I am so excited about finally getting this workshop review posted. I am sorry for the delay, but my daughter had our first grandchildren right after the workshop (twins!) and I am just now getting back into the swing of things.
First, let me say what a JOY it was to have Ken come to Memphis to teach. He had never visited Memphis before so, being the true Southern hostess that I am, I made sure to treat him in the kindest, most courteous way I knew how. After following his work for awhile online, I finally met him two years ago at the 2012 Florida's Forgotten Coast Paint Out in Apalachicola, FL. He is not only a fabulous painter, but such a fun and kind guy to hang out with. His genuine smile and spirit are contagious, and of course, anyone that loves to sit and talk about art is always someone I enjoy hanging around! But on to the workshop. I am going to split this post into three parts because of the amount of photos and information I would like to share with you.
Ken arrived on a Tuesday and we had a meet and greet evening with the workshop participants at my home that night. I will say if you are a workshop teacher, this is the BEST thing to do, especially for a 3 day workshop. This way, the teacher can get to know the students some, the students can meet and chat with the teacher and each other, and the first day of the workshop is spent painting. I have been to many workshop where we either spent the whole first morning getting to know each other or we didn't introduce ourselves at all. This evening before thing is a great idea and I hope more of you teachers out there will adopt this idea. Anyway, we had good food, drink, and conversation, and were all ready to go the next morning.
We spent our first day of the workshop out at a litte private farm on the edge of town. Ken decided to paint the covered bridge on the property, partly because of the shade in which we could sit while watching him. As he was so good to point out, this is not the best way to pick your subjects, but for our purposes, it was nice to sit in a shady spot and was also a pretty good subject.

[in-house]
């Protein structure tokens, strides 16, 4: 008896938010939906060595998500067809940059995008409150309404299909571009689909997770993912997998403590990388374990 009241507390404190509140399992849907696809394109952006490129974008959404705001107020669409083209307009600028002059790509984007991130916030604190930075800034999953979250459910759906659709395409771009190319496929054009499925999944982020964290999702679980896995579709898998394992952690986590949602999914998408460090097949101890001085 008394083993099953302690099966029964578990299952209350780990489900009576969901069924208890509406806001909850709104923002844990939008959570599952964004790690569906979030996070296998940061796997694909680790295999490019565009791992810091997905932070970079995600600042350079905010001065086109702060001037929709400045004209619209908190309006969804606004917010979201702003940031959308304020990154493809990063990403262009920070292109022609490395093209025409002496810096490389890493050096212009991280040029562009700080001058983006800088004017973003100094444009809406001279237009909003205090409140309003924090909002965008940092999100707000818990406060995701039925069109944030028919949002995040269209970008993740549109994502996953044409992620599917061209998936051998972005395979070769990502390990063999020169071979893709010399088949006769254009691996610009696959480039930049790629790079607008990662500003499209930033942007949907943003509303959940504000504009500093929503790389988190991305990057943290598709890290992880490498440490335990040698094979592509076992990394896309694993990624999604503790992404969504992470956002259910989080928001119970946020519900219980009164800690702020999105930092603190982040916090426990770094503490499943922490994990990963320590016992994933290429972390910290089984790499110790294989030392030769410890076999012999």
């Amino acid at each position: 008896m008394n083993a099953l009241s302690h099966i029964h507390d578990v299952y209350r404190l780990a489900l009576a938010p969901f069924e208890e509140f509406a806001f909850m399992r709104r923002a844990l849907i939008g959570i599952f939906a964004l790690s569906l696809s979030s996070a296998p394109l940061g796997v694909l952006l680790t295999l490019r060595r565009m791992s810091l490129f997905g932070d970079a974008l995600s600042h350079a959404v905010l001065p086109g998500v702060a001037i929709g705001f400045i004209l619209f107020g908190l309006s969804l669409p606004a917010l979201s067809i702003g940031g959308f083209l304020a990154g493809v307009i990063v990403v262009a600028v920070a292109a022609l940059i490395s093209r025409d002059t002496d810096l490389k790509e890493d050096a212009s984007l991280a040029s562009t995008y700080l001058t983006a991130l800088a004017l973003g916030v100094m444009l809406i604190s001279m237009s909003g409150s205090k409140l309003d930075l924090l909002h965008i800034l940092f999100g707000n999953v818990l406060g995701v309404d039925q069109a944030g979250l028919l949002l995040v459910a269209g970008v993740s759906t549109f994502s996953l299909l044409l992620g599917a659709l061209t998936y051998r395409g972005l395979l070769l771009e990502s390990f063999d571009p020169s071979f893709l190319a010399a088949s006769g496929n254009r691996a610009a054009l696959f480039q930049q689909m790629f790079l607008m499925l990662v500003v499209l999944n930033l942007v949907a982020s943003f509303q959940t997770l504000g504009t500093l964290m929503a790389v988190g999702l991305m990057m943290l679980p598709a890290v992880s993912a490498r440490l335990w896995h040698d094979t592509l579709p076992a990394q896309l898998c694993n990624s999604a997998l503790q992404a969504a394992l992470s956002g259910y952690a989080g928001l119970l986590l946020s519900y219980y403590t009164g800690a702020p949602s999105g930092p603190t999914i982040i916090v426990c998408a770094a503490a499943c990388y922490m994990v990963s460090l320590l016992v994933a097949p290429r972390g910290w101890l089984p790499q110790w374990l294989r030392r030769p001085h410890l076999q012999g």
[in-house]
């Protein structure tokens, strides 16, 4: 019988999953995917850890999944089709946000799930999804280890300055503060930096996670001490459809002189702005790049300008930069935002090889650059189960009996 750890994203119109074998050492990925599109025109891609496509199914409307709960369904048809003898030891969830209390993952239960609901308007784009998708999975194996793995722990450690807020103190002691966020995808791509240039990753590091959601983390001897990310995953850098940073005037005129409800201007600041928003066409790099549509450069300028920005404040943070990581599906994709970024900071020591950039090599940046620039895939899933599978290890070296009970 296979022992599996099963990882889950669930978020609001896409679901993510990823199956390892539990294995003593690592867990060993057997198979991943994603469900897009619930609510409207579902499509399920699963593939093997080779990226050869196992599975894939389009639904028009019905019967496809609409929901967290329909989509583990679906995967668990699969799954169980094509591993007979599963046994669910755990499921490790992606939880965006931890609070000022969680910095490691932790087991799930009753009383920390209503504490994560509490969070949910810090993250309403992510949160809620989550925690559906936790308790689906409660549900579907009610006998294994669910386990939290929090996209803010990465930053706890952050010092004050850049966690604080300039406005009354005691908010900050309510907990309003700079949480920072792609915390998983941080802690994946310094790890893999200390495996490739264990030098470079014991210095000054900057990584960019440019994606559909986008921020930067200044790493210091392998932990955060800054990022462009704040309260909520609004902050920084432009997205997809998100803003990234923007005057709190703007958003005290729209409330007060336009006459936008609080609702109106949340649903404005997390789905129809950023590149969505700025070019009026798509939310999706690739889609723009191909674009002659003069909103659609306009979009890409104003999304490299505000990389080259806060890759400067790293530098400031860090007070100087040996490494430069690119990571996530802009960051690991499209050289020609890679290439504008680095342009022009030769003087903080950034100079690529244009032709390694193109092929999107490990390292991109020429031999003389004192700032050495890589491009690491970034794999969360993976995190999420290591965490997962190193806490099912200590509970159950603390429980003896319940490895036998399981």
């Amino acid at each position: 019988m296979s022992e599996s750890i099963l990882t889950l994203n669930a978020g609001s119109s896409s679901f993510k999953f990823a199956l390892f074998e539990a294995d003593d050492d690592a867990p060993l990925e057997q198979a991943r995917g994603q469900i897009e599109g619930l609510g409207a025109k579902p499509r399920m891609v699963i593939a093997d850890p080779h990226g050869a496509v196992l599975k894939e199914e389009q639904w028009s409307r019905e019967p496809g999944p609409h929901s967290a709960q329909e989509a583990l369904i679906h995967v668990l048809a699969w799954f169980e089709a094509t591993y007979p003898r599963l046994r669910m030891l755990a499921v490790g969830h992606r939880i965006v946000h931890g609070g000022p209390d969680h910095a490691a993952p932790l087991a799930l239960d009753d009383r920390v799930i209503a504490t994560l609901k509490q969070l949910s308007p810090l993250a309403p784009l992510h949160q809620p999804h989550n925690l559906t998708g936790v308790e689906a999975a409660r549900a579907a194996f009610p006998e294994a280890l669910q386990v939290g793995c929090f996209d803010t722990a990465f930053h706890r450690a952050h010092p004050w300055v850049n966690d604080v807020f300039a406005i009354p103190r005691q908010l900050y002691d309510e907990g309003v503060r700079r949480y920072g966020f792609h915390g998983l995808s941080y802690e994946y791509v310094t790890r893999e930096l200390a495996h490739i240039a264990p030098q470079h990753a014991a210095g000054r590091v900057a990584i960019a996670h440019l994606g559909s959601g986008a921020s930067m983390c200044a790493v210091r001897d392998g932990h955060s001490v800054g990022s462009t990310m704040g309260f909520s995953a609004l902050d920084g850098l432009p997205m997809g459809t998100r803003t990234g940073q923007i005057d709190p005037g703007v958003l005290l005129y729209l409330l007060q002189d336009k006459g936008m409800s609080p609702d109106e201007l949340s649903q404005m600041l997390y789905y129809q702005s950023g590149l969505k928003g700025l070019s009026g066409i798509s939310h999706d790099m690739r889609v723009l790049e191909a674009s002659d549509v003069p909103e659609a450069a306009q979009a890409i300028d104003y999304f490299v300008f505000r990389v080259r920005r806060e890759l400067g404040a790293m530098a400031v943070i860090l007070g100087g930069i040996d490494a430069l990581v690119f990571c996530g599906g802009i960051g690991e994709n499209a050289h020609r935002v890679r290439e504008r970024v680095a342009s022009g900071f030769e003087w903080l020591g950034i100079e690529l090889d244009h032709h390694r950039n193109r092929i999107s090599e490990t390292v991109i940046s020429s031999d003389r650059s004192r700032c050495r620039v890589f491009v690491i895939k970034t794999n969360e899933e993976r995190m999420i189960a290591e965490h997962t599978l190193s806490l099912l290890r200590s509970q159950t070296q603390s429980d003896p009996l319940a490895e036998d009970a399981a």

Ken began the demo with a brief description of his palette, which is a limited palette consisting of titanium white, ivory black, and a warm and a cool of each primary. He uses a fairly large hand held wooden mixing palette, which he handles so very well while working on his chosen subject. After toning his panel, he lightly sketches in his design with a vine charcoal, which makes it easier to make changes in design and composition than using paint at this point in the process. He then decides what the lightest light, the darkest dark, and the brightest color will be in the painting and paints these in as a guide for him as he proceeds mixing and painting the painting. See below:
Ken was so good at sharing his thoughts as he progressed along in the demo, and answered questions from the group as they were asked. I know from experience how difficult this is and appreciated the fact he was able to do this.
After his morning demo, we took a quick lunch break and all chose our own spots for painting. See photo below for Ken's finished demo - well, he said he would tweak it more if he had more time but I loved it as it was then!
Day two of the workshop coming soon! Check back to see some more awesome paintings by this guy!